NEWARK, CA – September 24, 2020 – RMS®, the world’s leading catastrophe risk solutions company, estimates that total U.S. insured losses from Hurricane Sally will be between US$2.0 and US$3.5 billion. The estimate includes losses to the National Flood Insurance Program (NFIP) of between US$400m and US$800m.
U.S. insured loss estimates for Hurricane Sally (US$ billions):
|Wind & Surge||Inland Flood||NFIP||Total|
|1.3 - 2.3||0.3 - 0.4||0.4 - 0.8||2.0 - 3.5|
“Sally made landfall with much stronger winds than expected. While it weakened considerably as it moved inland, the slow-moving nature of the storm brought persistent wind and storm surge to much of the Gulf coastline, combined with heavy rainfall and widespread flooding to interior regions. Sally is another example of how hurricane damage can take many different forms”, said Jeff Waters, senior product manager, RMS North Atlantic Hurricane Models.
This estimate includes wind, storm surge, and inland flood losses across parts of the Gulf and Florida regions, based on analysis of RMS ensemble footprints in Version 18.1 of the RMS North Atlantic Hurricane Models and estimates from the RMS U.S. Inland Flood HD Model. RMS ensemble footprints are reconstructions of Sally’s hazards that capture the uncertainties surrounding observed wind speeds and storm surge.
Losses reflect property damage and business interruption to residential, commercial, industrial, and automobile lines of business. Estimates include post-event loss amplification (PLA) and non-modeled sources of loss. RMS expects the majority of insured losses will impact residential lines.
The estimate also includes losses to the National Flood Insurance Program (NFIP), which RMS expects to reach US$400 million to US$800 million. NFIP losses were derived using an RMS view of NFIP exposure based on the 2019 policy-in-force data published by FEMA, the Version 18.1 North Atlantic Hurricane Models, and the U.S. Inland Flood HD Model.
“We expect Sally to be a sizable event for the NFIP. The majority of NFIP take-up occurs in coastal counties, especially in the states most impacted by the hurricane, notably Alabama and Florida. However, the inland extent of heavy rainfall from this event means we’ll likely see NFIP losses stemming from inland flood as well,” said Rajkiran Vojjala, Vice President, Model Development.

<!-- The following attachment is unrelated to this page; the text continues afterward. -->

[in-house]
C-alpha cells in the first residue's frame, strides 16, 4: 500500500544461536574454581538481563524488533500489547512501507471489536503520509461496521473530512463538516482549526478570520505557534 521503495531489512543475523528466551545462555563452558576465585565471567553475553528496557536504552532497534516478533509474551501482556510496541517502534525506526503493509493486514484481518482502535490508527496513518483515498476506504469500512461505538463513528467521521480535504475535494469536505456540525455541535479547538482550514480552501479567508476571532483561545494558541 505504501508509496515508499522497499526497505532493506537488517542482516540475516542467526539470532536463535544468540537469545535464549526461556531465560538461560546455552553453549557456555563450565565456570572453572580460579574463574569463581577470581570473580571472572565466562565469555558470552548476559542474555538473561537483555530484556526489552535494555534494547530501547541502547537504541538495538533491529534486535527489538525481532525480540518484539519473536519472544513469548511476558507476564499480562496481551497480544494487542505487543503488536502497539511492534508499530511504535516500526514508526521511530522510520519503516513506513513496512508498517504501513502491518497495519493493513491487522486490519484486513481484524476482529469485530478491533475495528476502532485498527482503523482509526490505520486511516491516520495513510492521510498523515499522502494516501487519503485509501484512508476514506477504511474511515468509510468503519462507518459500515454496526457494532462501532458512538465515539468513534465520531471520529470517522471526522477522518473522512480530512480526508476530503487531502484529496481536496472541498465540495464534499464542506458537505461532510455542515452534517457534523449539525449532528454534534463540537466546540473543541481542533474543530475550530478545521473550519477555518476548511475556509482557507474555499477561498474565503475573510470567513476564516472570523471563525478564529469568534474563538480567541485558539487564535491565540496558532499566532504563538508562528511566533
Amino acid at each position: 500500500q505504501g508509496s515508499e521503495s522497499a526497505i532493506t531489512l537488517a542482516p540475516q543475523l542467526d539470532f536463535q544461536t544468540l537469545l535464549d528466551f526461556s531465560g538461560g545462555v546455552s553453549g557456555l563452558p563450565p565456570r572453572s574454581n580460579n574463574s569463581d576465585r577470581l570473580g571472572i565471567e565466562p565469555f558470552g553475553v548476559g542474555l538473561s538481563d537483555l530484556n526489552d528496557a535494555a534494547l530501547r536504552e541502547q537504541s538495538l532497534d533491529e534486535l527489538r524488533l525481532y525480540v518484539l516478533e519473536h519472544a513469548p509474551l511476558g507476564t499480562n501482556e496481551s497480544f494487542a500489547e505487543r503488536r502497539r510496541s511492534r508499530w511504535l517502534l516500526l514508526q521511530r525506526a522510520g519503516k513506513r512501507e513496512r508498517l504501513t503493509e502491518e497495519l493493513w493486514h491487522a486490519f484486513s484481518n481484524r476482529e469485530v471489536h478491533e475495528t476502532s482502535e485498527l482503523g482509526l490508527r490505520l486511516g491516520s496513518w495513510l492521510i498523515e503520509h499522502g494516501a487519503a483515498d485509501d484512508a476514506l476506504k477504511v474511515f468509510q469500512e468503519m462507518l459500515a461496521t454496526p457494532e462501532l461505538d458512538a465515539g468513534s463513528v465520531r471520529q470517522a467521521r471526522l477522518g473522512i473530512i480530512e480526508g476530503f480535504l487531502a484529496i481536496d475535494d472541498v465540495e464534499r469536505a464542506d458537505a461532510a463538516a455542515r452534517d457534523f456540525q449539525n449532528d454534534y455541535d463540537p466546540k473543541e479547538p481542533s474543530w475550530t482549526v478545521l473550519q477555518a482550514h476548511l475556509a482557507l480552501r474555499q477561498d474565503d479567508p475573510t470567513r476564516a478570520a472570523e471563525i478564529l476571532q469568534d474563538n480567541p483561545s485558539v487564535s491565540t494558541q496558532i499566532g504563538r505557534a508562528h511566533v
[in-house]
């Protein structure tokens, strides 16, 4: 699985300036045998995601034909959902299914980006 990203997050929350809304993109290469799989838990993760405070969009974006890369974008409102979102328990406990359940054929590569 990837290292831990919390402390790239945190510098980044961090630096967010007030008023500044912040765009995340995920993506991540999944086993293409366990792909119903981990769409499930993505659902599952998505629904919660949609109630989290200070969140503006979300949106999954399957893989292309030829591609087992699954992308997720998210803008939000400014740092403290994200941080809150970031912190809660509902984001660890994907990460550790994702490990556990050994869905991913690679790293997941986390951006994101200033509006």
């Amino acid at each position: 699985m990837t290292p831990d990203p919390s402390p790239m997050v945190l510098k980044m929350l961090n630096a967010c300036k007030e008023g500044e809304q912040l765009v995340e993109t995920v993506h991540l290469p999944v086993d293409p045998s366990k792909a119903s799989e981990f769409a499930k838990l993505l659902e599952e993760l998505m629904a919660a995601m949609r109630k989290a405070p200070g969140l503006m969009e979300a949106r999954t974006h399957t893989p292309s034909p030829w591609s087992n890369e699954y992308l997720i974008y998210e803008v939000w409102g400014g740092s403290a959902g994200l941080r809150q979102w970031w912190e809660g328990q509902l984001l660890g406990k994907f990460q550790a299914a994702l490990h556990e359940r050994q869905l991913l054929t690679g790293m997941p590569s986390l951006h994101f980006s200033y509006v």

Sally made landfall near Gulf Shores, Alabama on Wednesday, September 16, 2020 as a Category 2 hurricane on the Saffir-Simpson Hurricane Wind Scale. At landfall, Sally produced sustained winds of 105 mph (170 km/h), according to the National Hurricane Center. Informed by a suite of real-time observational data sources, RMS HWind products estimated comparable winds at and just after landfall. The landfall location was also well-forecast by the HWind forecasting products.
“In the days leading up to landfall, our HWind forecasts consistently provided clients with scenarios indicating a potential Alabama landfall location, even prior to the NHC official forecasts trending east away from New Orleans. This event is another strong validation point in demonstrating the predictive value of these products,” said Pete Dailey, Vice President, Model Development. In the 24-36 hours following landfall, Sally weakened quickly as it tracked further inland into Georgia and parts of the Carolinas, before being downgraded to a “remnant low” on September 17.
Hurricane Sally was the eighteenth named storm of the 2020 North Atlantic hurricane season, the seventh hurricane, and the fourth U.S. landfalling hurricane of this very active season. Sally is the eighth named storm to make landfall in the contiguous U.S. so far in 2020, a new record for U.S. landfall activity as of mid-September.
RMS industry loss estimates for landfalling U.S. hurricanes are comprehensive, reflecting modeled and non-modeled impacts from all major drivers of damage, including wind, storm surge, and inland flooding.
The technology and data used in providing the information contained in this press release are based on the scientific data, mathematical and empirical models, and encoded experience of scientists and specialists. As with any model of physical systems, particularly those with low frequencies of occurrence and potentially high severity outcomes, the actual losses from catastrophic events may differ from the results of simulation analyses.
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Wind & SurgeInland FloodNFIPTotal